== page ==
We are due to have roof repairs and I wrote to the council about the protocols for swifts and roof repairs. As many readers of this blog know, swifts are my favourite birds. They nest in roofs in this area, though there is no evidence of them living in our roof so far. Edited highlights of the council's reply follow:
'The decline in Swift populations is alarming and they have recently been added to the Amber list of "Birds of Conservation Concern" (see: http://www.rspb.org.uk/news/details.asp?id=tcm:9-219495 )
The main issue for Swifts seems to be the loss of urban breeding sites, particularly where tenement blocks are being refurbished, and my understanding is that refurbishment works must ensure that a building's roof is watertight and airtight before a Building Warrant can be issued. This results in a very strong incentive for builders to block up any existing crevices and gaps, resulting in nest sites being lost.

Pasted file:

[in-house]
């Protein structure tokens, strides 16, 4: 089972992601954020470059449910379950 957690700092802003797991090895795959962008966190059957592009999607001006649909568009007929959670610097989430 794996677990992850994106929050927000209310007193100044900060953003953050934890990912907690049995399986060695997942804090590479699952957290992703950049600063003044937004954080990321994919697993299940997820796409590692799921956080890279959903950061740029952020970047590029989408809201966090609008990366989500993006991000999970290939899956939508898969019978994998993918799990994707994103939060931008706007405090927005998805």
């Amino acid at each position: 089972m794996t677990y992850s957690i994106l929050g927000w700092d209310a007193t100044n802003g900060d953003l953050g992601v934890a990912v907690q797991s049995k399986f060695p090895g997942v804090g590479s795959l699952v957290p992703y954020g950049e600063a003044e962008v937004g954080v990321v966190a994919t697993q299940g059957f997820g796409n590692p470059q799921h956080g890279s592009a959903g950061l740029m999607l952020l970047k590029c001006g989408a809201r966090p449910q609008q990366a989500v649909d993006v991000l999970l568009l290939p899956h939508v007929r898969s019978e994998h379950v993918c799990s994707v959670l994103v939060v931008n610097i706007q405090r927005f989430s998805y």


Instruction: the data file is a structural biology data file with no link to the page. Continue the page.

All roofing and building contractors should be aware that it is an offence under the Wildlife & Countryside Act 1981 to intentionally or recklessly take, damage or destroy the eggs, young or nest of a swift whilst it is being built or in use. So if there are birds nesting in your building then the builders are required to wait until the breeding season has passed.
One of the ways we are trying to help Swifts in Edinburgh is to encourage developers of appropriate new builds to incorporate artificial nest sites (Swift bricks) into their designs.
The Scottish Ornithologist's Club carry out a survey for Swifts in Edinburgh every few years (the last report is available at: www.the-soc.org.uk/docs/edinburgh-swift-survey.pdf ).'
You can read more about Swifts at: www.swift-conservation.org/
We are very pleased to have a roofing contractor who is happy to fit swift nest boxes when he works on the roof.